Stuck indoors because of weather? It’s the perfect time to start your kid’s movie education with these family-friendly films of Netflix.

Baby, its cold outside. Absolutely bloody freezing, in fact. As the so-called “Beast from the East” collides with “Storm Emma”, over 1,200 schools have closed across the country due to the extreme cold and unrelenting snow. So as many of us dads are taking the day off to look after the kids, it’s the perfect opportunity to fire up Netflix and give the little ones an education in movies, from back when film was proper and the world was a better place – films that your kids need to see, to teach them about the wonder of old school cinema, and even impart a few lessons on life itself. Here are seven great family-friendly films on Netflix to introduce your kids to.

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Back to the Future

We’ll start off with an obvious one. The original Back to the Future is coming up to 33 years old (!), and there’s a generation of us who grew up onRobert Zemeckis’ time-travel classic, but now have kids of our own just old enough to appreciate its greatness.

And it’s absolutely essentially viewing for them – an example of a perfect Hollywood film, with the greatest scene in cinema history (Marty McFly playing Johnny B Goode, if you’re asking), and the important lesson that parents were once young too.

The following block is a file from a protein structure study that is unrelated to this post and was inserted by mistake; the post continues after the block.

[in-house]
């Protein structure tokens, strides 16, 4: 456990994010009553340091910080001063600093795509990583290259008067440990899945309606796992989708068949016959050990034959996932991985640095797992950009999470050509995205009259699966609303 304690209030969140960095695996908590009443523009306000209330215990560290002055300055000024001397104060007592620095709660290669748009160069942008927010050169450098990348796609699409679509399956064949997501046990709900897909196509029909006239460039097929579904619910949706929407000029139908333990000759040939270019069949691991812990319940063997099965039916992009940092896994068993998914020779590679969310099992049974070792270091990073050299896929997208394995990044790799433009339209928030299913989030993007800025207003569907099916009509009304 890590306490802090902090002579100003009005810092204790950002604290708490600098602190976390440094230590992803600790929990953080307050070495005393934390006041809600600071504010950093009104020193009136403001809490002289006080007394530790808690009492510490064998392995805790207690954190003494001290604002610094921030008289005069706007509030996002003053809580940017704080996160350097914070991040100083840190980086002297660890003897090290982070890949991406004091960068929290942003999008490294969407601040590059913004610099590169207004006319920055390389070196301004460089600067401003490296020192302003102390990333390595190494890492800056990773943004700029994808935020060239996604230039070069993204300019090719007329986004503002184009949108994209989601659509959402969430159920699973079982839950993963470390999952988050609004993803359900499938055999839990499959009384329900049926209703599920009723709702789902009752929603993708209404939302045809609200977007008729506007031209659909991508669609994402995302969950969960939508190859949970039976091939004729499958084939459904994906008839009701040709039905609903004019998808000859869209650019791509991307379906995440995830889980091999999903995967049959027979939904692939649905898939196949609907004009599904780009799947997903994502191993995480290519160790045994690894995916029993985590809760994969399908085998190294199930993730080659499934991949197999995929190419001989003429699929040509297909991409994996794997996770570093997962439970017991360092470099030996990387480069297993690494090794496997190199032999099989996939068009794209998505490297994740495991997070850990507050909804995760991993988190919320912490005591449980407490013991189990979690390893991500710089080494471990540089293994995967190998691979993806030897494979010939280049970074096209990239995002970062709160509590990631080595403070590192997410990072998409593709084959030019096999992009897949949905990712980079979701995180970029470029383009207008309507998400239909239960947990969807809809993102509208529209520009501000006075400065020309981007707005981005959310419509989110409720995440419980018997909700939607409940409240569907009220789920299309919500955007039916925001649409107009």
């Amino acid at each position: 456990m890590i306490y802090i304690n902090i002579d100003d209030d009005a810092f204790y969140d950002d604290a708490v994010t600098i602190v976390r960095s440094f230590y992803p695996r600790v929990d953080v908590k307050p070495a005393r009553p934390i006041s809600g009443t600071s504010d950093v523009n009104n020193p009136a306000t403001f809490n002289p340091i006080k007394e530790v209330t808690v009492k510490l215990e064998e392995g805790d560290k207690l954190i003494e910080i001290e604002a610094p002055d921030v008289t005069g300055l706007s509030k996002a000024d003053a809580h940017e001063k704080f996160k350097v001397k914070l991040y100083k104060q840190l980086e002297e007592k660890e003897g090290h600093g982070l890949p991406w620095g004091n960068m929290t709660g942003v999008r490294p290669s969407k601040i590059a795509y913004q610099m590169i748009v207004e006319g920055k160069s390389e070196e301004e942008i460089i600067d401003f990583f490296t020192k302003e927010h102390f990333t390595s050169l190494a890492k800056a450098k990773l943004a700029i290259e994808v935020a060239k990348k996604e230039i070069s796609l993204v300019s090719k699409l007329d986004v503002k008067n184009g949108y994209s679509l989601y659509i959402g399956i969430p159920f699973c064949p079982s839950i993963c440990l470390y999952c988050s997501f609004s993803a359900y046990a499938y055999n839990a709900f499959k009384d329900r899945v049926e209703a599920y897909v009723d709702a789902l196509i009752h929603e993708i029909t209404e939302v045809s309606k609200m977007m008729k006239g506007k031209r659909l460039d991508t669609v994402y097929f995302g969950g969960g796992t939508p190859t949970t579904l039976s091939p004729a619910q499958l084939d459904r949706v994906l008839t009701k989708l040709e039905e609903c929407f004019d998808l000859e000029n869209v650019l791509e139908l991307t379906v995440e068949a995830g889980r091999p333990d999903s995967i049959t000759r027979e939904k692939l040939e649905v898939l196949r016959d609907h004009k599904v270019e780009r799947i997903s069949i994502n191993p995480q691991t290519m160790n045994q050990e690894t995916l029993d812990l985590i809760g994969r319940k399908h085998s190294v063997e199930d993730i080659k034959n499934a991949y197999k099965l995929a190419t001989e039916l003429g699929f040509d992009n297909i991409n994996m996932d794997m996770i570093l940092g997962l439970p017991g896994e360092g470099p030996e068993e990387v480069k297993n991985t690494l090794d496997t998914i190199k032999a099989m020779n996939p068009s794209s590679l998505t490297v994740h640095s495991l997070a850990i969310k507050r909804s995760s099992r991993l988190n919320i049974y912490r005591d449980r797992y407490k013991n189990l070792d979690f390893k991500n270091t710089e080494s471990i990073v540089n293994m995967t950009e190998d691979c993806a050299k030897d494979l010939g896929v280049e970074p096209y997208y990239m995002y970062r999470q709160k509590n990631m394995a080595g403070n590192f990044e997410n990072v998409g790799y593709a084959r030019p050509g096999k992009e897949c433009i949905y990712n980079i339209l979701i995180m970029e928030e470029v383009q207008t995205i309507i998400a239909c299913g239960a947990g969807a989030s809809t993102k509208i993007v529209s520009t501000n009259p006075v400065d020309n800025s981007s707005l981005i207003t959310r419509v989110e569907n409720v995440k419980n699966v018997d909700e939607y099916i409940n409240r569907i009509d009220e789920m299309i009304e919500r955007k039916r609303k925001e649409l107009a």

All three films are available on Netflix, so get stuck in.

Romancing The Stone

Also from director Robert Zemeckis, this 1984 movie was obviously inspired by the enormous success of Raiders of the Lost Ark, but to dismiss Romancing The Stone as some poor Indiana Jones knock-off does the film a huge disservice.

Romance writer Joan Wilder (Kathleen Turner) discovers her sister has been kidnapped, so she employs the services of a dashing, wise-cracking mercenary Jack Colton (Michael Douglas) to try and locate her sister in the South American jungle.

If you enjoy this belting 80s adventure, you may also want to track down its slightly inferior follow-up The Jewel In The Nile for the ultimate wintery double-bill matinee.

Ferris Bueller’s Day Off

John Hughes (Home Alone, National Lampoon’s Vacation) is behind this 1980s classic – the ultimate pulling-a-sickie movie.

Matthew Broderick plays Ferris, who manages to convince his family, his school, and the entire local community that he is on death’s door – so takes the day off.

With the help of his best mate Cameron Frye (Alan Ruck) and his girlfriend Sloane Peterson (Mia Sara), he ventures to the big city to cause merry hell. But the school principal and his own sister (Baby off Dirty Dancing) are onto them, keen to catch the delinquents red-handed.

We’re all guilty of Bueller’s crimes. I mean, how many of us could have actually made it into work today? Let’s be honest, staying home from work because you’re snowbound is just as satisfying as a sickie.

Look Who’s Talking

I’ve got a huge soft spot for this late-1980s comedy – the first of John Travolta’s many career revivals.